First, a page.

Since Internet Explorer is made the heavy in this story, we now get to see the price of changing over to "be strict in what is accepted and be standard in what is done with it." This is a very disruptive change. We'll see how well it works. Joe Gregorio argues that exceptions to Postel's Law are appropriate. Some, like Joel Spolski [no compatibility view], think it might be a little too late. There are already some who claim that the IE 8.0 Compatibility view is a sin against standardization [compatibility view offered], no matter that not many of the 8 billion and climbing pages out there are going to be made strictly-conformant any time soon. With regard to compatibility mode, I think it is foolish for it not to be there and Mary-Jo Foley is correct to wonder how much complainers are grasping at straws.
It was surprising to me to observe how regularly the compatibility-view option button appears and how terribly much of my material renders in IE 8.0's standards mode. Apparently the button is there because IE 8.0 can't tell whether the page is really meant to be rendered via standards-mode or is actually a loosely-implemented page. I'm spending a fair amount of time toggling back and forth to see if there is any difference on sites I visit. This suggests to me that there is going to be a rude awakening everywhere real soon now. It is also clear to me that I don't fully understand exactly how this works, and I need to find a way to test the explanation on the IE blog and the discrepancies I notice, especially when the compatibility-view option is not offered and I know nothing special was done to accomplish that on the web page I am visiting. I am also getting conflicting advice when I use an on-line web-page validator.
This change-over to unforgiving, default-standards-mode browsers is going to be very disruptive for the Internet. In many cases, especially for older, not-actively-maintained material, the compatibility view is the only way to continue to access the material successfully. There is a great deal of material for which it is either too expensive or flatly inappropriate to re-format for compatible rendering using strictly-standard features. Without compatibility view, I don't think a transition to standards mode could be possible. The feature strikes me as a brilliant approach to a very sticky situation.
Although there is a way to identify individual pages as being loosely-standard and intended for automatic compatibility view, that still means the pages have to be touched and replaced, even to add one line to the <head> element of the HTML page. There are billions of pages that may require that treatment. Perhaps many of them will be adjusted. That will take time. Meanwhile, having the compatibility-view option and its automatic presentation is very important.
There is also a way to adjust a web server to provide HTML headers that request a compatibility (or standards-mode only) view of all pages from a given domain. That strikes me as a desperate option to be used only when there is no intention of repairing pages of the site. I might do that temporarily, but only while I am preparing for a more-constructive solution that doesn't depend on compatibility view being supported into the indefinite future. The variations on the available forms of control (browser mode, DOCTYPE, HTTP header, and meta-tag) need to be studied carefully. I expect there to be confusion for a while, probably because I am feeling confused with the ambiguities in my experience so far.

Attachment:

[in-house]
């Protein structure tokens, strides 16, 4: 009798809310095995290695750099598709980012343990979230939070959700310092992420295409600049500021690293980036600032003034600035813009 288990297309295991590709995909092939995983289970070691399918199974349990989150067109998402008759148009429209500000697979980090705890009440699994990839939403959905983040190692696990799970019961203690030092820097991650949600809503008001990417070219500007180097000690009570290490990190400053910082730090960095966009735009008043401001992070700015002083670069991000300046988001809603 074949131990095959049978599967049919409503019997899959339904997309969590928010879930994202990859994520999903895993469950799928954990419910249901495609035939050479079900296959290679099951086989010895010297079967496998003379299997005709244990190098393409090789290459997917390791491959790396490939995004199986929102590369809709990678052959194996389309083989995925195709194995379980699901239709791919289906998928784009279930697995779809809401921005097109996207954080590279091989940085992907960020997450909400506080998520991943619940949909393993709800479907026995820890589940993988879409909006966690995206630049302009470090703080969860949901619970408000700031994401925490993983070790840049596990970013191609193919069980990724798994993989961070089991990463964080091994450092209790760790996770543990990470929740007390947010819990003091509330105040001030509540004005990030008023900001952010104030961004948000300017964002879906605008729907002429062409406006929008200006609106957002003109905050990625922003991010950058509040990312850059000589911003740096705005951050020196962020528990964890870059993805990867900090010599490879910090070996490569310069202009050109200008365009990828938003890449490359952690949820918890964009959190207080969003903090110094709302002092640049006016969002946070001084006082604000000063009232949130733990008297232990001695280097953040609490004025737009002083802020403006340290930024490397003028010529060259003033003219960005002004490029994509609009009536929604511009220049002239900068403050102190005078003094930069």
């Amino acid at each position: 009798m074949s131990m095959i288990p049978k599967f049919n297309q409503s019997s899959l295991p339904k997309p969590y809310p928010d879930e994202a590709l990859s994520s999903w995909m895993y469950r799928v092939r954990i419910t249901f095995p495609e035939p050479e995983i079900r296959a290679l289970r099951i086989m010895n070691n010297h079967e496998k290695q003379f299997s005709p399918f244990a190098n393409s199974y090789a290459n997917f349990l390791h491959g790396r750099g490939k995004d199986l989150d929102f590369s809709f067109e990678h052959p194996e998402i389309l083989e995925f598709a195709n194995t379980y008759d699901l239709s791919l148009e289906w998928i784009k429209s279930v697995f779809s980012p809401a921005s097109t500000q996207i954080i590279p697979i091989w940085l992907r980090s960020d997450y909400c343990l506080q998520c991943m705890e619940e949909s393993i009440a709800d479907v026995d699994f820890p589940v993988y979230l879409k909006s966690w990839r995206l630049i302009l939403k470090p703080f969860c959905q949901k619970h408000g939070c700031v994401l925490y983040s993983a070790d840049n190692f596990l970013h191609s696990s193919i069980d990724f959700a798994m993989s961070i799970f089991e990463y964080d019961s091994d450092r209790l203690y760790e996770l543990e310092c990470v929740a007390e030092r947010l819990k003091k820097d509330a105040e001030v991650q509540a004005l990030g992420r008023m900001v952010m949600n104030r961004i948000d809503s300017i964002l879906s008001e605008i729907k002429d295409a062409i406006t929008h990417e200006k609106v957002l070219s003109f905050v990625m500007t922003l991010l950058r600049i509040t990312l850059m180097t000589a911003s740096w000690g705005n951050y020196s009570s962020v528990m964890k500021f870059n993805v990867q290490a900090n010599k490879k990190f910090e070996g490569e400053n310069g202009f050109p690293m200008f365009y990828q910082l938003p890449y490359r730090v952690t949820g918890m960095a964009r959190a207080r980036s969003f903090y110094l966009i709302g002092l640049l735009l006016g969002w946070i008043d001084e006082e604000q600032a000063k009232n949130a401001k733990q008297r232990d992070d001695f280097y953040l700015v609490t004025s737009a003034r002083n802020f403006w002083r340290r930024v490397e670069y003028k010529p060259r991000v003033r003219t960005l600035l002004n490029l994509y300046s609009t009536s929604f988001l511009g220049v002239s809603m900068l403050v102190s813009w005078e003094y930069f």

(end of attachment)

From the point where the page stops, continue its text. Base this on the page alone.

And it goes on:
Another problem, especially with regard to IE 8.0 beta2, is that we don't reliably know how badly a loosely-standard page will render with a final standards-mode browser versus the terrible standards-mode rendering that beta2 sometimes makes at this time. It is conceivable that the degradation might not be quite so bad as it appears in beta2, but there is no way to tell just yet.
The need for expertise and facility with semi-automated tools as part of preserving sites with standards-conforming web pages is probably a short-term business opportunity. The web sites that may be able to make the transition most easily may be those like Wikipedia, where the pages are generated from non-HTML source material. (That makes it surprising that Wikipedia pages currently provoke compatibility buttons and compatibility view is needed to do simple things like be able to follow links in an article's outline.)
Mitigating IE 8.0
To mitigate the impact of IE 8.0 becoming heavily used, it is necessary to find ways to do the least that can possibly work at once, and then to apply that same attitude in making the next most-useful change, and so on, until the desired mix of standards-compliant and loosely-compliant pages is achieved.
To find out what tools are available along with IE8 beta 2, these pages provide some great guidance and resources:
That should point you to all of the resources you need to understand how to check sites, how to use the compatibility provisions, and other ways to take advantage of IE8 availability when it exits beta.
I'm looking at a progression that will allow the following:
I will work out my own approach on Professor von Clueless, since I have definitely blundered my way into this.
This post is also being used to identify the IE8 mitigation required for this blog, along with some other improvements:
When I update the template to force compatibility with the current loosely-standard blog-page generation, this post will reflect that too.
[update 2008-08-30T16:42Z I had a few clumsy bits to clean up, taking the opportunity to elaborate further in some areas. The disruption with standards-mode web browsing is a great lesson for standards-based document-processing systems and office-suite migrations toward document interoperability. I'm going to pay attention to that from the perspective of the Harmony Principles too.]
just make it simpler: use Firefox
you have better things to do that support poor browsers that never took standards serious.
My concern is not about choice of browser, it is about the level at which my web-site and blog pages are standards-conformant and will render properly with a standards-conformant browsers.
It happens that the IE 8 beta 2 compatibility-view option is giving me a way to confine my incompatibilities and then remove them as browsers all become standards-compliant together.